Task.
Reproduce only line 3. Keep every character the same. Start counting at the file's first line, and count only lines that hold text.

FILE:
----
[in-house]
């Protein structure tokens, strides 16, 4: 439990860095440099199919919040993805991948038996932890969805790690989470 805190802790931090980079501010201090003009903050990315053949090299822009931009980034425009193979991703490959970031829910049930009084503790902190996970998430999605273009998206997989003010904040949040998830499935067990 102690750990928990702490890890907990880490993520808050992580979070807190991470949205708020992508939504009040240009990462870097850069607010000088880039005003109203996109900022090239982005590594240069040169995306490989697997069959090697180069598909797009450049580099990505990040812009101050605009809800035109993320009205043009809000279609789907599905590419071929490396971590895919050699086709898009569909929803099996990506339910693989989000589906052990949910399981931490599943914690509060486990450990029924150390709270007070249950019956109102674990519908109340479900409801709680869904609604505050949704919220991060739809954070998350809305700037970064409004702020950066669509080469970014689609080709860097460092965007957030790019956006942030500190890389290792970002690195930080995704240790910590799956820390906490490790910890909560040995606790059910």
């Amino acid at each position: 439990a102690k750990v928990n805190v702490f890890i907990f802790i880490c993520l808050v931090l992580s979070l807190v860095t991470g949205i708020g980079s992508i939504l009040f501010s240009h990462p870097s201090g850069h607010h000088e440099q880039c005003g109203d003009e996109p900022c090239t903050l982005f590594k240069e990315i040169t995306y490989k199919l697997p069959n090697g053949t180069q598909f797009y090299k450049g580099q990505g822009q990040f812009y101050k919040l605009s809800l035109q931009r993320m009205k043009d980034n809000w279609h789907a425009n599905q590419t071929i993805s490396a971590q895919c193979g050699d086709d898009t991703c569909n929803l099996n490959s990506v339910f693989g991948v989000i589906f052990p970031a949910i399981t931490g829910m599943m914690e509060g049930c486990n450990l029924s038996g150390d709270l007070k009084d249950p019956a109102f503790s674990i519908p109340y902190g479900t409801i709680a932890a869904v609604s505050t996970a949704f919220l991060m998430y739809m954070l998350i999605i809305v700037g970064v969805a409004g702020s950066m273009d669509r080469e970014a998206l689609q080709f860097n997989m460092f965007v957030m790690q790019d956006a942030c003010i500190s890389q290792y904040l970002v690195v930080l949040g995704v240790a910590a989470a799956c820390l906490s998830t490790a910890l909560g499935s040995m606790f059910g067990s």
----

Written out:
């Amino acid at each position: 439990a102690k750990v928990n805190v702490f890890i907990f802790i880490c993520l808050v931090l992580s979070l807190v860095t991470g949205i708020g980079s992508i939504l009040f501010s240009h990462p870097s201090g850069h607010h000088e440099q880039c005003g109203d003009e996109p900022c090239t903050l982005f590594k240069e990315i040169t995306y490989k199919l697997p069959n090697g053949t180069q598909f797009y090299k450049g580099q990505g822009q990040f812009y101050k919040l605009s809800l035109q931009r993320m009205k043009d980034n809000w279609h789907a425009n599905q590419t071929i993805s490396a971590q895919c193979g050699d086709d898009t991703c569909n929803l099996n490959s990506v339910f693989g991948v989000i589906f052990p970031a949910i399981t931490g829910m599943m914690e509060g049930c486990n450990l029924s038996g150390d709270l007070k009084d249950p019956a109102f503790s674990i519908p109340y902190g479900t409801i709680a932890a869904v609604s505050t996970a949704f919220l991060m998430y739809m954070l998350i999605i809305v700037g970064v969805a409004g702020s950066m273009d669509r080469e970014a998206l689609q080709f860097n997989m460092f965007v957030m790690q790019d956006a942030c003010i500190s890389q290792y904040l970002v690195v930080l949040g995704v240790a910590a989470a799956c820390l906490s998830t490790a910890l909560g499935s040995m606790f059910g067990s």